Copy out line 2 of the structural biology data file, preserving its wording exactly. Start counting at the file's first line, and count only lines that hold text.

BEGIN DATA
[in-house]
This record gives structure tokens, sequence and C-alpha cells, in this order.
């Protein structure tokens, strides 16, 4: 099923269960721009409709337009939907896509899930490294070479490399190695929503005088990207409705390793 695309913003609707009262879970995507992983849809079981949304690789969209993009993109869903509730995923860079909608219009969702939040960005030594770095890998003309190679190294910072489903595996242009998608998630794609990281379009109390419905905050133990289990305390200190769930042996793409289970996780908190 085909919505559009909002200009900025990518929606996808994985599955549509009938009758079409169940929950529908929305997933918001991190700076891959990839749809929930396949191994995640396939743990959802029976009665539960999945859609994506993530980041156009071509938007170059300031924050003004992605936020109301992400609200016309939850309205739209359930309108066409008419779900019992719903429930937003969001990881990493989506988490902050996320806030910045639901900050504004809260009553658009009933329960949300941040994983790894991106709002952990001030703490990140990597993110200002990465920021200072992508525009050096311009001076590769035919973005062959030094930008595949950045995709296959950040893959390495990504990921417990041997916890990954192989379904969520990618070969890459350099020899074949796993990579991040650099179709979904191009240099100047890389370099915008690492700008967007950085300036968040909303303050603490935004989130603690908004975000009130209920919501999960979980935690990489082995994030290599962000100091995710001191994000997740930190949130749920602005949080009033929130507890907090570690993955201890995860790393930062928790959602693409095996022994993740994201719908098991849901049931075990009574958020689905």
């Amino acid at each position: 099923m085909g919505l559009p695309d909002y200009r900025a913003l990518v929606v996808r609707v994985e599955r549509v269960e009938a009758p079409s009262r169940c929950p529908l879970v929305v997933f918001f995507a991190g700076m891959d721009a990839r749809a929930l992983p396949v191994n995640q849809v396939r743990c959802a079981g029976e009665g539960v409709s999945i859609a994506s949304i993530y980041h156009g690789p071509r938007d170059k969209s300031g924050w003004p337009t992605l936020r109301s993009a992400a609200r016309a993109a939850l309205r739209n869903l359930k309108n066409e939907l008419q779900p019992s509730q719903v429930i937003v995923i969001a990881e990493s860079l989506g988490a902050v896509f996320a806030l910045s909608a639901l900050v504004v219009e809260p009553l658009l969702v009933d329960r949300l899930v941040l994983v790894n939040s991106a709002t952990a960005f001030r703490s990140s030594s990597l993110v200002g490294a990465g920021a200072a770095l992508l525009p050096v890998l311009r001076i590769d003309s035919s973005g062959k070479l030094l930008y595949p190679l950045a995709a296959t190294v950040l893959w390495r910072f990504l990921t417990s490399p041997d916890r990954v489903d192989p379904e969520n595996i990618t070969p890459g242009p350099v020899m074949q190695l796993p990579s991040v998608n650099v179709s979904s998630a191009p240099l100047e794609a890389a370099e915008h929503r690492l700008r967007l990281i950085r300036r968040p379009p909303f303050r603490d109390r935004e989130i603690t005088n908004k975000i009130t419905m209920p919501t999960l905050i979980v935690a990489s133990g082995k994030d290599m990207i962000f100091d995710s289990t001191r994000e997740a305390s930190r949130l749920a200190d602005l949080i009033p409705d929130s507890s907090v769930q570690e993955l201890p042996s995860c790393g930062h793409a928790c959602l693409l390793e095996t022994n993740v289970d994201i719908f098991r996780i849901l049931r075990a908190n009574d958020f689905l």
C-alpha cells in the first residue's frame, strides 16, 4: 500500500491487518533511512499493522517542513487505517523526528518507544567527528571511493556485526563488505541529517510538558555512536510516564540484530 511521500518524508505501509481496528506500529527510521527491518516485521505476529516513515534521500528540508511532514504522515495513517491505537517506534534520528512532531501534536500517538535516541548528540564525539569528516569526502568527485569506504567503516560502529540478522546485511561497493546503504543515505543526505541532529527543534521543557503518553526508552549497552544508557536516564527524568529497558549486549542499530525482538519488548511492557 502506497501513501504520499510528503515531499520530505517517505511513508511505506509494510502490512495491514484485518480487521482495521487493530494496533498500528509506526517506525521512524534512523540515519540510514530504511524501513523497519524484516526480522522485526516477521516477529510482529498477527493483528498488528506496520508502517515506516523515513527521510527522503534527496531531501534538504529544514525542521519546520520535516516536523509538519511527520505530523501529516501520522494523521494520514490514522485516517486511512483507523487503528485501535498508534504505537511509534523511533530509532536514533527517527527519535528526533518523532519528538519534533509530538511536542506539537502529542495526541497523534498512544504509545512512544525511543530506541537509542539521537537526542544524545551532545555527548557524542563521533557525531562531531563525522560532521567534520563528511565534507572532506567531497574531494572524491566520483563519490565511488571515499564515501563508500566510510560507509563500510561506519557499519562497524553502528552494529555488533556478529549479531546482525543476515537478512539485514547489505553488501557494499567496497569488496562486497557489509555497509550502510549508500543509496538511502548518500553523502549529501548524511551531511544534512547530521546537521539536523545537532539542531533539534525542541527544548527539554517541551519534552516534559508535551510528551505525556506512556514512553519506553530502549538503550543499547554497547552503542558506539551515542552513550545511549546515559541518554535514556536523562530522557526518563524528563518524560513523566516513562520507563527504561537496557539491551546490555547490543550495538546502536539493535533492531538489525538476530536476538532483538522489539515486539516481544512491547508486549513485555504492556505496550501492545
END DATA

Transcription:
This record gives structure tokens, sequence and C-alpha cells, in this order.